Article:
Interviews can be nerve-wracking. While your resume, preparation, and appearance may be impeccable, the way you carry yourself will let your potential employer know everything they need to about you as a future employee.
With this in mind, it is critical that you take the time to correct any bad habits that could cost you the job. Before you apply for a new career, check out these body language faux pas to avoid and tips to ensure you make a strong first impression on your next interview.
Traditionally, a handshake will likely be the foundation on which the rest of your interview will unfold. Coronavirus has changed public health concerns, and there is speculation that the traditional handshake may be a thing of the past. It is unclear whether the handshake will become the norm again post-pandemic. Some are suggesting alternative greetings, like touching elbows, a head bow, or a simple wave. Time will tell whether we return to the handshake or adopt a new standard greeting, but the key to any greeting is confidence.
A strong handshake communicates to your interviewer that you are confident and professional. The key to a handshake being successful, however, is to make it intentional. Be sure that you are not gripping the person’s hand too tightly. Not only could this hurt them but it could also send the message that you are a dominating or aggressive individual who may be difficult to work with.
Similarly, presenting a weak handshake could convey that you are unsure of yourself or nervous. Portraying yourself as arrogant or incapable before you say a word is less than ideal; to avoid this, strive to maintain a firm grip while making eye contact and smiling at your interviewer.
Appropriate eye contact, or a lack thereof, says a lot about an interviewee. While you may think that maintaining constant eye contact says that you are interested and engaged, it could be viewed as a hostile trait that makes the interviewer uncomfortable. On the other hand, not making enough eye contact sends the message that you are either disinterested, easily distracted, or being dishonest.
To portray an adequate amount of eye contact naturally, imagine you are speaking with a friend rather than an employer. Let your eyes wander naturally while still maintaining eye contact when answering the interviewer’s questions. If you are being interviewed by more than one person, be sure to make eye contact with each of them as much as possible.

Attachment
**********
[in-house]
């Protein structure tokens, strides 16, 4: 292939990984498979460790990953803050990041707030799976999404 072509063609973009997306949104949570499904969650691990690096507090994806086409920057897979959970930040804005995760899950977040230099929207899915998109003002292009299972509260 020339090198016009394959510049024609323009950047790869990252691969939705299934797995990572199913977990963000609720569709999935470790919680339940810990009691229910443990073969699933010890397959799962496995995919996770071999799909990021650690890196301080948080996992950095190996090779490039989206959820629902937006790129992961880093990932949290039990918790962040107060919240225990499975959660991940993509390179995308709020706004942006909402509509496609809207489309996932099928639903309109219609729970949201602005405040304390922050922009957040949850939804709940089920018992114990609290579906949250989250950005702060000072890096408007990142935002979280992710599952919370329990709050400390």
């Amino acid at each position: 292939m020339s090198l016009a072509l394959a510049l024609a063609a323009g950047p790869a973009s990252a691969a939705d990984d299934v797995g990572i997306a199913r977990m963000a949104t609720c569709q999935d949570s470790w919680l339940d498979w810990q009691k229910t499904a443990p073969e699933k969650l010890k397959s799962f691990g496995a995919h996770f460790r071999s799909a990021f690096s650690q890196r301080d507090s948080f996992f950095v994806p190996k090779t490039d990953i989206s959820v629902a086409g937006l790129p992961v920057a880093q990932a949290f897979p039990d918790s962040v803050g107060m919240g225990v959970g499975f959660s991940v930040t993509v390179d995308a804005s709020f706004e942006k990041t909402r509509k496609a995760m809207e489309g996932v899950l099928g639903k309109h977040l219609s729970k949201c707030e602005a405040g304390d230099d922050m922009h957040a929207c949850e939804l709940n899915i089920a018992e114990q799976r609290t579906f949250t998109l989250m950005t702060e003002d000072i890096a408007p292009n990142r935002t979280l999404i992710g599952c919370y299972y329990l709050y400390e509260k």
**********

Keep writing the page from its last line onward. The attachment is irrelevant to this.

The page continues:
Sitting up straight is the easiest way to let someone know that you are confident and have the potential to lead. On the contrary, slumping in your chair while you are being considered for a position tells the employer that you are bored or lack confidence. Not to mention, it looks bad.
Keeping your back straight may not feel comfortable, but it is mportant in an interview. When you feel yourself starting to slouch, try to correct it. Sitting up straight and leaning in slightly will not only make you appear polished and professional, but will let the interviewer know that you are listening and engaged.
Like slouching, crossing your arms may feel natural to you, but it sends a negative message to the person observing you. Keeping your arms crossed tells your future employer that you are defensive or have something to hide. Even worse, it could give the interviewer the impression that you are arrogant or not open to new ideas. To let your interviewer know that you are approachable and eager to hear what they are saying, keep your hands folded in your lap, naturally at your sides, or in front of you.
Few things are as distracting and irritating as someone moving constantly when you are trying to have a serious conversation with them. For this reason, it’s essential that you avoid fidgeting during your interview. This could include touching your face repeatedly, bouncing your leg, tapping the table, or playing with your hair. Not only are these annoying habits, they tell your future employer that you are insecure or excessively nervous. Employers expect potential recruits to be a bit nervous in the beginning, but not being able to reign in that anxiety could give them the impression that you are incapable of performing well under pressure.
Nodding in agreement to everything your interviewer says may seem like an effective way to let them know you are engaged and amicable, but it could backfire. On one hand, you may be seen as weak or indecisive for mindlessly agreeing with every word they say. Additionally, if you are not careful and continue to nod without paying attention, you may nod when asked a follow-up question and look foolish. For this reason, it is best to use nods sparingly.
Just as negative body language can give your future employer a bad first impression, positive approaches can let them know that you are professional, confident, and well-equipped to tackle any task they throw at you. Here are some tips to help you make a positive impact during your interview:
Overcoming bad body language before an interview may seem like an impossible feat, but it does not have to be. Becoming aware of how you present yourself, especially under pressure, is half the battle to making a great first impression. Just as you would spruce up your resume and practice answers to any potential interview question, being mindful of what messages you are sending with your body is a must in order to make the most of your job interview. With these practical tips, you will be sure to nail the interview and land your dream job in no time.
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